Concretely, this authentication protocol may take several forms:

  • When you log into a service, the computer tries to reach you by your smartphone via Bluetooth, which sends a request for a fingerprint, and you are logged in once this confirmation is made.
  • If your smartphone is not connected to the same account as your computer, you must scan a QR code. The computer, via Bluetooth, confirms that the device that scanned the code is close by.
  • In the case where the object storing the keys is not a smartphone, but a USB key equipped with fingerprint detection, then then user must insert this key to confirm their identity.

The advantages of Passkeys

The main advantage of this system is, of course, being able to forego passwords, since the two methods of authentication are the two that are not “what you know” (ie. a complex password), but rather, “what you possess” (a device) and “who you are” (biometric data, a location).

It is therefore an easier way to multiply authentication factors, by notably using “proof of ID” that are not specific to this operation, in a world where the majority of people don’t go anywhere without their smartphone and fingerprint.

This characteristic allows it to be used in similar conditions with various services (Google, Microsoft, Apple) since they have all adopted the same standard, and, with distinct keys. While the use of a single password for several services is strongly discouraged, the use of the same device to log into multiple services is on the other hand very secure if specific keys are created for each service.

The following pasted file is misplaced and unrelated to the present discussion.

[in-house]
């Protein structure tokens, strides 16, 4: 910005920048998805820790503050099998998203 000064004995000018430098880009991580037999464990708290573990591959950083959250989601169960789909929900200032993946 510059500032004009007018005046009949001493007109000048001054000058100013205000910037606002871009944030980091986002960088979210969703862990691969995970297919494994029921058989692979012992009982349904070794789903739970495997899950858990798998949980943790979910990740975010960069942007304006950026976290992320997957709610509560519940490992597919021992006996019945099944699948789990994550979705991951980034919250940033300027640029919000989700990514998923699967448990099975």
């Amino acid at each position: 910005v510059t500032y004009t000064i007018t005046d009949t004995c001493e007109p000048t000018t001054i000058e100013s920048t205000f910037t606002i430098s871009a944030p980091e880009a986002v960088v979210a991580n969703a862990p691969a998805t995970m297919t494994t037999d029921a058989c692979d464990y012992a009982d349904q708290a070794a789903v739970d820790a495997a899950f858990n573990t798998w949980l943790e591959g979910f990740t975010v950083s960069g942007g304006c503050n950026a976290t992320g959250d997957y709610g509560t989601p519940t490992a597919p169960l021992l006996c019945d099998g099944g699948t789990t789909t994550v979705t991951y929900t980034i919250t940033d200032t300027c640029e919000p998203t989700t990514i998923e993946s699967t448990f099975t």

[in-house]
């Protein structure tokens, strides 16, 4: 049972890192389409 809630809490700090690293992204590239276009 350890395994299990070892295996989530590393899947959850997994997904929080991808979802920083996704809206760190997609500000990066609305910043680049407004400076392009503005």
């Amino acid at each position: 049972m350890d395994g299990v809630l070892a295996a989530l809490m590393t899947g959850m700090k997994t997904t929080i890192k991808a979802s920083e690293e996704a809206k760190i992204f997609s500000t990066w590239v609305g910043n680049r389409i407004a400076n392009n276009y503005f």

Another useful thing about this technique is that any biometric data that may be saved is only done on the object in your possession; Services such as Apple or Google that allow you to use your fingerprint for authentication do not store this data. The use of asymmetrical encryption prevents your authentication data from being obtained by someone who may have hacked into the database of the operator in question.


It would be good if “Passwordless” became the norm in terms of authentication. The Passkey system combines simplicity, the use of extremely reliable authentication factors, and the protection of biometric data. At the moment it is the best compromise of security and convenience. Maybe one day we’ll tell our grandchildren stories about a time when everyone had to remember long strings of characters, mixing upper- and lower-case and special characters, and they won’t believe us.